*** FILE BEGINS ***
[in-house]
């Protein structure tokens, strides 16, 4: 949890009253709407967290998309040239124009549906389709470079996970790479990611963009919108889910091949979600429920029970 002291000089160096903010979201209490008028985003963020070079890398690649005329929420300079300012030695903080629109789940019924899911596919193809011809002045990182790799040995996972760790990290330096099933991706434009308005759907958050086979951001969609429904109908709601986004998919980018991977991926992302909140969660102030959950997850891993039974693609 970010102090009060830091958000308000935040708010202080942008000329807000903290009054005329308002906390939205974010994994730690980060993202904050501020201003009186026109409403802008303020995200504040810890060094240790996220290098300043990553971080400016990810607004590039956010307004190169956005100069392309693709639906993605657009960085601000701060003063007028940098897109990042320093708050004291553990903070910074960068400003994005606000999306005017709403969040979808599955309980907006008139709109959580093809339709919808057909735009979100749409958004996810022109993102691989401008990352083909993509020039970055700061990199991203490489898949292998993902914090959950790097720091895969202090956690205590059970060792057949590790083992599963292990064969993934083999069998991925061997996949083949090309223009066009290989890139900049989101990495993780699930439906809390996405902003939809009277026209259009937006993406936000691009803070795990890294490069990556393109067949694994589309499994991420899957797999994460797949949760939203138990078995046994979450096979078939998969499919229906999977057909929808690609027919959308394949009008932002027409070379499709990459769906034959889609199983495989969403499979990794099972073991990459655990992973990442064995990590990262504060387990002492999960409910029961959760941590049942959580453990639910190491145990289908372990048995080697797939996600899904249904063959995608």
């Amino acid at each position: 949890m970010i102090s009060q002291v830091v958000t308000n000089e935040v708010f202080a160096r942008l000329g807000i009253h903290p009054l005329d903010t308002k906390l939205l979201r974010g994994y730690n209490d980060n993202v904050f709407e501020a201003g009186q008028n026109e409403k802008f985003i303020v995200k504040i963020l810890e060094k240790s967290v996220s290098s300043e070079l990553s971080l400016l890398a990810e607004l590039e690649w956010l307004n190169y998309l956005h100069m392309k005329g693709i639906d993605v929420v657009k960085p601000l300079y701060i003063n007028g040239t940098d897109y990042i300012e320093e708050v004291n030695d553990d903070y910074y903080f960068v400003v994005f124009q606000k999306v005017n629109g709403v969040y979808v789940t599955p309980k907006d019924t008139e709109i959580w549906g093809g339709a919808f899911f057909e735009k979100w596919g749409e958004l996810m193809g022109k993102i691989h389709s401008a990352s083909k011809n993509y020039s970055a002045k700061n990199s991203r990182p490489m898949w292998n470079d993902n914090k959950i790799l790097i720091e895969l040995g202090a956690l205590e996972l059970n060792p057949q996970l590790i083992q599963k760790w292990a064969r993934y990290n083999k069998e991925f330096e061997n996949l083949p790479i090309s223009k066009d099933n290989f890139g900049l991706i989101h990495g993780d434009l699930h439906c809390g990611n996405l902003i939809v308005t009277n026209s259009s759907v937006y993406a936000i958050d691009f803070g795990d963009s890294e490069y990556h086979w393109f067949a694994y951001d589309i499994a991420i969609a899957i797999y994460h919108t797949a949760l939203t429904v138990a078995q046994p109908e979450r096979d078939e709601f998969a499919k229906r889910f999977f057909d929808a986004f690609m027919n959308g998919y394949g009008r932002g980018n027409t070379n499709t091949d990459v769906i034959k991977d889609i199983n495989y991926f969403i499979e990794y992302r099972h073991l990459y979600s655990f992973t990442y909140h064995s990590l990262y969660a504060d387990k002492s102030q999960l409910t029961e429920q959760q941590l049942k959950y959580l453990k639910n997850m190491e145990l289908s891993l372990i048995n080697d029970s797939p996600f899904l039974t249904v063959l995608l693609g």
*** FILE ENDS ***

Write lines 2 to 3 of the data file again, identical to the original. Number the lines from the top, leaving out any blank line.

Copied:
């Protein structure tokens, strides 16, 4: 949890009253709407967290998309040239124009549906389709470079996970790479990611963009919108889910091949979600429920029970 002291000089160096903010979201209490008028985003963020070079890398690649005329929420300079300012030695903080629109789940019924899911596919193809011809002045990182790799040995996972760790990290330096099933991706434009308005759907958050086979951001969609429904109908709601986004998919980018991977991926992302909140969660102030959950997850891993039974693609 970010102090009060830091958000308000935040708010202080942008000329807000903290009054005329308002906390939205974010994994730690980060993202904050501020201003009186026109409403802008303020995200504040810890060094240790996220290098300043990553971080400016990810607004590039956010307004190169956005100069392309693709639906993605657009960085601000701060003063007028940098897109990042320093708050004291553990903070910074960068400003994005606000999306005017709403969040979808599955309980907006008139709109959580093809339709919808057909735009979100749409958004996810022109993102691989401008990352083909993509020039970055700061990199991203490489898949292998993902914090959950790097720091895969202090956690205590059970060792057949590790083992599963292990064969993934083999069998991925061997996949083949090309223009066009290989890139900049989101990495993780699930439906809390996405902003939809009277026209259009937006993406936000691009803070795990890294490069990556393109067949694994589309499994991420899957797999994460797949949760939203138990078995046994979450096979078939998969499919229906999977057909929808690609027919959308394949009008932002027409070379499709990459769906034959889609199983495989969403499979990794099972073991990459655990992973990442064995990590990262504060387990002492999960409910029961959760941590049942959580453990639910190491145990289908372990048995080697797939996600899904249904063959995608």
């Amino acid at each position: 949890m970010i102090s009060q002291v830091v958000t308000n000089e935040v708010f202080a160096r942008l000329g807000i009253h903290p009054l005329d903010t308002k906390l939205l979201r974010g994994y730690n209490d980060n993202v904050f709407e501020a201003g009186q008028n026109e409403k802008f985003i303020v995200k504040i963020l810890e060094k240790s967290v996220s290098s300043e070079l990553s971080l400016l890398a990810e607004l590039e690649w956010l307004n190169y998309l956005h100069m392309k005329g693709i639906d993605v929420v657009k960085p601000l300079y701060i003063n007028g040239t940098d897109y990042i300012e320093e708050v004291n030695d553990d903070y910074y903080f960068v400003v994005f124009q606000k999306v005017n629109g709403v969040y979808v789940t599955p309980k907006d019924t008139e709109i959580w549906g093809g339709a919808f899911f057909e735009k979100w596919g749409e958004l996810m193809g022109k993102i691989h389709s401008a990352s083909k011809n993509y020039s970055a002045k700061n990199s991203r990182p490489m898949w292998n470079d993902n914090k959950i790799l790097i720091e895969l040995g202090a956690l205590e996972l059970n060792p057949q996970l590790i083992q599963k760790w292990a064969r993934y990290n083999k069998e991925f330096e061997n996949l083949p790479i090309s223009k066009d099933n290989f890139g900049l991706i989101h990495g993780d434009l699930h439906c809390g990611n996405l902003i939809v308005t009277n026209s259009s759907v937006y993406a936000i958050d691009f803070g795990d963009s890294e490069y990556h086979w393109f067949a694994y951001d589309i499994a991420i969609a899957i797999y994460h919108t797949a949760l939203t429904v138990a078995q046994p109908e979450r096979d078939e709601f998969a499919k229906r889910f999977f057909d929808a986004f690609m027919n959308g998919y394949g009008r932002g980018n027409t070379n499709t091949d990459v769906i034959k991977d889609i199983n495989y991926f969403i499979e990794y992302r099972h073991l990459y979600s655990f992973t990442y909140h064995s990590l990262y969660a504060d387990k002492s102030q999960l409910t029961e429920q959760q941590l049942k959950y959580l453990k639910n997850m190491e145990l289908s891993l372990i048995n080697d029970s797939p996600f899904l039974t249904v063959l995608l693609g």